In the last decade, over half of Britain’s clubs have shut down, with the number of open doors falling from 3,144 in 2005, to 1,733 in 2016. The nation’s once-buzzing party seems to be slowly winding down and aggressive licensing laws, a shift in focus towards festival culture, and the prevalence of uninspiring super-clubs could all be seen as factors in the British clubbing recession. As a result, it has become increasingly difficult to find any real sense of character or authenticity in the larger and more commercially appealing venues that remain.

Though closures have affected the south more severely, reverberations have nonetheless crept up the M1, and we are beginning to see the results in Manchester and throughout the north of England. Multi-purpose clubs, such as Fifth and Factory, offer up monotonous weekly imitations of the atmospheres once found in the smaller, more genre-specific clubs, but feel sterile and soulless compared to what was lost in the previous decade.

So what happens when the clubbers of Manchester tire of a lack of diversity, and become bored by the same playlists, in the same venues, with the same people, week in week out? They are perhaps not forced into the extreme territory of illegal raves as some may suggest, but rather are driven to cater to their own needs, and provide their equally fatigued peers with viable alternatives.

In light of these closures, and with the sense that the nightclub itself may be entering a period of stagnation, a burgeoning DIY scene has emerged, fuelled by self-promotion, a refreshingly hands-on approach and a rejection of the idea that the party is coming to a halt. One such night is Manchester’s Distinct, an intimate techno night organised by Ben Morling and Danny Roberts (AKA Mondé and DR, respectively), whose first event in the basement of the Northern Quarter’s Whiskey Jar I attended to glimpse into the grassroots party scene.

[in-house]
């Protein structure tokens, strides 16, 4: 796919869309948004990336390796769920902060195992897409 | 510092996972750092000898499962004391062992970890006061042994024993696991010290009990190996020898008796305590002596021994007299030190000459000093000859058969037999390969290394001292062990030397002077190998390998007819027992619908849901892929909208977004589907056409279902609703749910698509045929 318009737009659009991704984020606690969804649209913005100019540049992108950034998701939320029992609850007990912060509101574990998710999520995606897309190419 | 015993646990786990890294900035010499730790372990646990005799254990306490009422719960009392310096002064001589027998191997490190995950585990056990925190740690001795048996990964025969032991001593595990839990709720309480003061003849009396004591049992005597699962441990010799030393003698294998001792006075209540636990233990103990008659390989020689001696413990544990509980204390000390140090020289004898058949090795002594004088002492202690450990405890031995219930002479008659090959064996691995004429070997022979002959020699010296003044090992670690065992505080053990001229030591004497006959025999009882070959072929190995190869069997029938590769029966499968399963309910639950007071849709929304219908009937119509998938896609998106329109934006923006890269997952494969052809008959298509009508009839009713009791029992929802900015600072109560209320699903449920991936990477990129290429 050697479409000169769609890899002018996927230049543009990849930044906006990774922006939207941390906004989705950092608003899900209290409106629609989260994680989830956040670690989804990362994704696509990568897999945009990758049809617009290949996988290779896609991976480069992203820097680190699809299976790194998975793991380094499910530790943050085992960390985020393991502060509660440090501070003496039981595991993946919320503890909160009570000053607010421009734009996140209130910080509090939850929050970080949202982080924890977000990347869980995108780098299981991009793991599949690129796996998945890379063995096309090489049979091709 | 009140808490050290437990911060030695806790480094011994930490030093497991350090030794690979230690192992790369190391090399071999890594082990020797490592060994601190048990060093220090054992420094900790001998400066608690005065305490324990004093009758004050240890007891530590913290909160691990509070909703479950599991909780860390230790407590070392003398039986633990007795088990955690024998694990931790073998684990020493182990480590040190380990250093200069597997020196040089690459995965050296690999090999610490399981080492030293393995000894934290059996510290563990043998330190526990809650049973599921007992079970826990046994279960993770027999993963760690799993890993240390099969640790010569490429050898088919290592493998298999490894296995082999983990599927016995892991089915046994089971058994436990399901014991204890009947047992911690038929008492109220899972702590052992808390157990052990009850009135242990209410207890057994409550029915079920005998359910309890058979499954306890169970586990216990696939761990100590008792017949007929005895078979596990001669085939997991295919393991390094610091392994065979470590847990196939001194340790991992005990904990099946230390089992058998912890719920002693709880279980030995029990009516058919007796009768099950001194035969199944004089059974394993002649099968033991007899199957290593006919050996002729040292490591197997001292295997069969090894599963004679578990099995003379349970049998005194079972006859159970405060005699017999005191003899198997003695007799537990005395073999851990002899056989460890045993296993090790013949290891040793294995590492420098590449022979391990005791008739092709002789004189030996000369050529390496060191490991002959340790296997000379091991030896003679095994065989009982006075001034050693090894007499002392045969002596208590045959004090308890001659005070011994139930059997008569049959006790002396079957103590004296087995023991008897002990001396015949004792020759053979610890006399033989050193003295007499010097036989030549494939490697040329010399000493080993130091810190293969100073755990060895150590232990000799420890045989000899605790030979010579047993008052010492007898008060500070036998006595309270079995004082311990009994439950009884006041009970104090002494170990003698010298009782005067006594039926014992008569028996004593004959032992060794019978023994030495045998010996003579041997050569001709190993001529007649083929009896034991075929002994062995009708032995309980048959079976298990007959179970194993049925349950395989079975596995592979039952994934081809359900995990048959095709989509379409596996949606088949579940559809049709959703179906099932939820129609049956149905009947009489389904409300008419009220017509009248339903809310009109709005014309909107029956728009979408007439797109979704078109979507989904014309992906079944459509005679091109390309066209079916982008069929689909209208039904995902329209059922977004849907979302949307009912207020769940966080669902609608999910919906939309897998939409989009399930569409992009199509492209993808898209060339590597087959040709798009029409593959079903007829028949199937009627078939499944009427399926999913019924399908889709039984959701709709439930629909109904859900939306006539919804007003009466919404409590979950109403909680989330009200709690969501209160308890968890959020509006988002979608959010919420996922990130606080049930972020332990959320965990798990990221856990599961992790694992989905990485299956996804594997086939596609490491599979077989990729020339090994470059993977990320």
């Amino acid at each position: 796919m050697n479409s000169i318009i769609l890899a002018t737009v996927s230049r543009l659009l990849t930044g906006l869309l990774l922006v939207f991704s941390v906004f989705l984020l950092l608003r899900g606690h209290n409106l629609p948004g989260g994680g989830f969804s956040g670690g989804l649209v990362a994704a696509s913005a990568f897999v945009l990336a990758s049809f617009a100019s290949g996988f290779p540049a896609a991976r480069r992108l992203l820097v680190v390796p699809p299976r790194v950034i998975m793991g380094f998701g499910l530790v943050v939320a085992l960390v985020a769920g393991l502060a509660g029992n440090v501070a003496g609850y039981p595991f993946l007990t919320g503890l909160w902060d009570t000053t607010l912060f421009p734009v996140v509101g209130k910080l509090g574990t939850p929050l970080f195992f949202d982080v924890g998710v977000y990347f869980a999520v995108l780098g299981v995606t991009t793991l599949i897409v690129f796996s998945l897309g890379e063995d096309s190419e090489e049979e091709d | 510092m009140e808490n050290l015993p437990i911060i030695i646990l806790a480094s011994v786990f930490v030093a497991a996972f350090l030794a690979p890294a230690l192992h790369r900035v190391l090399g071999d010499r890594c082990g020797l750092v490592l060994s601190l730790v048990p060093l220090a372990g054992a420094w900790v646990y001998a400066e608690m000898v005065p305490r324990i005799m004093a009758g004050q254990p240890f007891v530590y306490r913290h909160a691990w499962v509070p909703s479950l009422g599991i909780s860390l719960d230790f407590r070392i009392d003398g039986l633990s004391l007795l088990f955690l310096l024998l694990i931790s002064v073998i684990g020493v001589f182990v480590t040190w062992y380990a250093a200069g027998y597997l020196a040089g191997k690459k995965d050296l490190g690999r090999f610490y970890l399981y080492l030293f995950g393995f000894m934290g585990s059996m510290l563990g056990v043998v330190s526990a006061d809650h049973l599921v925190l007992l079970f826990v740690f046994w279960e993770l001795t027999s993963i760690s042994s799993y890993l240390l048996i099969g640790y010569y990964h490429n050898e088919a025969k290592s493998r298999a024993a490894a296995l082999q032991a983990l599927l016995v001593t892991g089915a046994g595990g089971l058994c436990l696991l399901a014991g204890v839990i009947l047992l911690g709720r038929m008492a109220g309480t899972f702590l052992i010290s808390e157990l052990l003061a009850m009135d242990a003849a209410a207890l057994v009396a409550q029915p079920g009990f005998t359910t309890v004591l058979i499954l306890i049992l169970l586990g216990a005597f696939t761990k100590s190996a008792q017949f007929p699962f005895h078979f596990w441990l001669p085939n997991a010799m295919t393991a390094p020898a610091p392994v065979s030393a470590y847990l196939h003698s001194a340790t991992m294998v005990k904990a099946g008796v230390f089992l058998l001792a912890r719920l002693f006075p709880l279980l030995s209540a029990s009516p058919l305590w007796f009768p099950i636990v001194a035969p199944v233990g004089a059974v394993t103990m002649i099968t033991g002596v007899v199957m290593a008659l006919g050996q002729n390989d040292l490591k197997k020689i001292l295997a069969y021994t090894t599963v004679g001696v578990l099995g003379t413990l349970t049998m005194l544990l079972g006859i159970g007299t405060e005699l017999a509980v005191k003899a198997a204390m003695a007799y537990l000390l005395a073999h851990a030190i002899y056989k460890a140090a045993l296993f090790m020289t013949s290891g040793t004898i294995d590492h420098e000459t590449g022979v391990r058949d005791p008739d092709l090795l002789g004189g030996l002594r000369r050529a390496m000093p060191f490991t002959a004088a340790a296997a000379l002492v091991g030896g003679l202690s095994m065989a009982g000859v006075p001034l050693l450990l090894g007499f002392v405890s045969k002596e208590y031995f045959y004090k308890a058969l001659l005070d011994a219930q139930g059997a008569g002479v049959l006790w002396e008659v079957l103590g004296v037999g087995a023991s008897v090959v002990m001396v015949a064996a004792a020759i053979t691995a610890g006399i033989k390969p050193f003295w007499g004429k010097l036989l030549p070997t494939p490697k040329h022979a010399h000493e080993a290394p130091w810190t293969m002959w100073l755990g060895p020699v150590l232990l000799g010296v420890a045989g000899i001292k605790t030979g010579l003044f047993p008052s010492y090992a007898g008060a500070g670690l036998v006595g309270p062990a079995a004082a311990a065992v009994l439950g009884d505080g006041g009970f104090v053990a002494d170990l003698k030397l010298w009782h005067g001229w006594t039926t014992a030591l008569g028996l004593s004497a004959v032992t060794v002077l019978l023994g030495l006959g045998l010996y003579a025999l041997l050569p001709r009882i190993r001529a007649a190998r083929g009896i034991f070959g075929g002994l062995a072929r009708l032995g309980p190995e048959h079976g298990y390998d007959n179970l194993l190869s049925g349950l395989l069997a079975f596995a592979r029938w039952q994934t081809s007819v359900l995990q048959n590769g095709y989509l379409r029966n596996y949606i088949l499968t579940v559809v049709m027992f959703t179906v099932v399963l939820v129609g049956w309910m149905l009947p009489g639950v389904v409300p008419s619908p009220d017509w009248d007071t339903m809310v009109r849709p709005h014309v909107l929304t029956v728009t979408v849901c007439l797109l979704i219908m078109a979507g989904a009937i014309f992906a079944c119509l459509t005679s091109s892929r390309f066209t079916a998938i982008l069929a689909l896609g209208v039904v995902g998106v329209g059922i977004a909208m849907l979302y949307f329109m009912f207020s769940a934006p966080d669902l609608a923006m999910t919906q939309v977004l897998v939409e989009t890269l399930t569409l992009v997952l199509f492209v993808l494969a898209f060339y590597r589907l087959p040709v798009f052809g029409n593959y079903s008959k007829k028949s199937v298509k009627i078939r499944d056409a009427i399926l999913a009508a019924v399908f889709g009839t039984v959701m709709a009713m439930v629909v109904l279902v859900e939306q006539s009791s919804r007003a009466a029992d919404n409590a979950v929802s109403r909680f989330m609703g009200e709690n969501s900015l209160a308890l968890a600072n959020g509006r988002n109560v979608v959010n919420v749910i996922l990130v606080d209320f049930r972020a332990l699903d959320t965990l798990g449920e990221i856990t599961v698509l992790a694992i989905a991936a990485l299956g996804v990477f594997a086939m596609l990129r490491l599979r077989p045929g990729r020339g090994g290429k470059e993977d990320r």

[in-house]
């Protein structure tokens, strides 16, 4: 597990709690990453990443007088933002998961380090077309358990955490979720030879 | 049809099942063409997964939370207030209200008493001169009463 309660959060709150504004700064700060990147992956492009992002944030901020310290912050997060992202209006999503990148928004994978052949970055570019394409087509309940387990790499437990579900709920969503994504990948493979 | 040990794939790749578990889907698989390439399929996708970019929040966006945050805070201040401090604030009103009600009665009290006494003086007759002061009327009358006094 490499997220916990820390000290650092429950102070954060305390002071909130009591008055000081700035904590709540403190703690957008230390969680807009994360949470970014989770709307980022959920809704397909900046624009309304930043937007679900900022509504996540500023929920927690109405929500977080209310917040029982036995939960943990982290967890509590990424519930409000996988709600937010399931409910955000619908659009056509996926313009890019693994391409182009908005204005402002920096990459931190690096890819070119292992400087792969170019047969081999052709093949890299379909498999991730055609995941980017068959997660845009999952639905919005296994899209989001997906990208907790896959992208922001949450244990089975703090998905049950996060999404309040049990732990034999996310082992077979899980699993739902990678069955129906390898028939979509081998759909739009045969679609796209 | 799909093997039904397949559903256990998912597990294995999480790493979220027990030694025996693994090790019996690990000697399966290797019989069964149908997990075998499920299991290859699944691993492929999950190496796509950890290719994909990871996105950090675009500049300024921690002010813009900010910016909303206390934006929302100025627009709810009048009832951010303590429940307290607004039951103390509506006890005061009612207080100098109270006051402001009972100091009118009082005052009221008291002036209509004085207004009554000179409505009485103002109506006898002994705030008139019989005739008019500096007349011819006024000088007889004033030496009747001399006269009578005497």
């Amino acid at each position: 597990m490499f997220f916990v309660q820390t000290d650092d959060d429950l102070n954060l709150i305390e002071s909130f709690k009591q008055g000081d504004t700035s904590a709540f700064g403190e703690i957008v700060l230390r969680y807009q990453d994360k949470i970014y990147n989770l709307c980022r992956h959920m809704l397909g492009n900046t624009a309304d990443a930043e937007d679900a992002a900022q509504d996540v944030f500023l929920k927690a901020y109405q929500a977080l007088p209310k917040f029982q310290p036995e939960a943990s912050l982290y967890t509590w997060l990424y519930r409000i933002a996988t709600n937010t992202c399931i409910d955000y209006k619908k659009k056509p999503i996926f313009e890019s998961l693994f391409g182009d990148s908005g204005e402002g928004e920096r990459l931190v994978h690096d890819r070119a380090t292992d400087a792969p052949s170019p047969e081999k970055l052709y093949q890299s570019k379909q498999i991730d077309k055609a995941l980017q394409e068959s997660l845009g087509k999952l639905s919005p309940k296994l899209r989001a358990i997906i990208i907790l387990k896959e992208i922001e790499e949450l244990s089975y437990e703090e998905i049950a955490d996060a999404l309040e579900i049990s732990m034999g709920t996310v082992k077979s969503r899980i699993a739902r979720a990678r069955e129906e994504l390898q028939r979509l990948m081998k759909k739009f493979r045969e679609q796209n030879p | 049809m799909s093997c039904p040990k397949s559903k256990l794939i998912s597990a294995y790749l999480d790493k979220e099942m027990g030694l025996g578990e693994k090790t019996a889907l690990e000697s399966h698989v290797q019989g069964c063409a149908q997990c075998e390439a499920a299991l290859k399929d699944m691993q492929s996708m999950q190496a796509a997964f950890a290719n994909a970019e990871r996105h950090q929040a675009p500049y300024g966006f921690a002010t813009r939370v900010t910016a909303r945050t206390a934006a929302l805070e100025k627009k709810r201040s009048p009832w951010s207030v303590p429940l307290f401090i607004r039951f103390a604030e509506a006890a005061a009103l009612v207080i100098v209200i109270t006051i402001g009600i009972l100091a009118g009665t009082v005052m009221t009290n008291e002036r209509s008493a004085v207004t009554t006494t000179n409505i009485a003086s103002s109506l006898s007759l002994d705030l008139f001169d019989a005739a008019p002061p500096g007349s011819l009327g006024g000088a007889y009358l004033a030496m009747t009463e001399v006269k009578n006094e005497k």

Distinct by name and nature, the night stands out due to a focus on environment and atmosphere as opposed to simply the number of guests through the door. Distinct is self-organised down to the impressive handmade sign you see above. Speaking of their inaugural event, Morling says, “We genuinely think we are offering something different, as was part of our objective from the start. The whole idea is to create an experience as an event and to craft unique party spaces that are memorable.”

With the initial idea behind the brand being “to put on good parties with like-minded people and create a community,” Distinct came about through word of mouth, a support network of similar events in the area, and a love for a specific sound. Like-minded local collectives, such as Pooku and Silent Treatment, have steadily built followings with nights at Joshua Brooks, whilst rising brands, like Distinct and Rubric, have demonstrated that venues not typically associated with electronic music can provide the perfect stage on which to make a stand against the cut and paste psyche of the super-clubs. Jack Michalski of Silent Treatment notes, “I feel that there was a gap in the scene for a while, and that it had really lost its way. However, there are a lot of new nights popping up with great ethos and the right party mentality, not just in it to make a few bob.”

The night itself went off without a hitch, with Morling and Roberts hurrying about the basement welcoming guests, readjusting decorations and accommodating for the other DJs on the bill (including FUSE London resident Dan Farserelli), whilst also finding time to perform an impressive set of their own. “As we’ve been running all this between the two of us, we haven’t had the backing of a full team,” Roberts concludes, “so we’ve had to take on all the aspects of running and building the brand ourselves, including artwork, promotion, bookings, decor and logistics. You’ve got to be prepared to say goodbye to a vast amount of your free time, but if it’s something you want to do, then you’ve got to go out and chase it.” This reinforces the fiercely independent and handcrafted sensibilities that have spread throughout the basements of Manchester in recent months, and that define nights like Distinct.

With a wholly unique tone, a welcoming atmosphere and an excellent turnout, Distinct could prove to be a vital antidote to the increasingly monopolised Manchester nightlife scene. By the people and for the people, we can only hope that more follow their lead.

The next Distinct event takes place on 30 July at Whiskey Jar.

facebook.com/distinctmanchester
soundcloud.com/distinctmanchester

Kristofer Thomas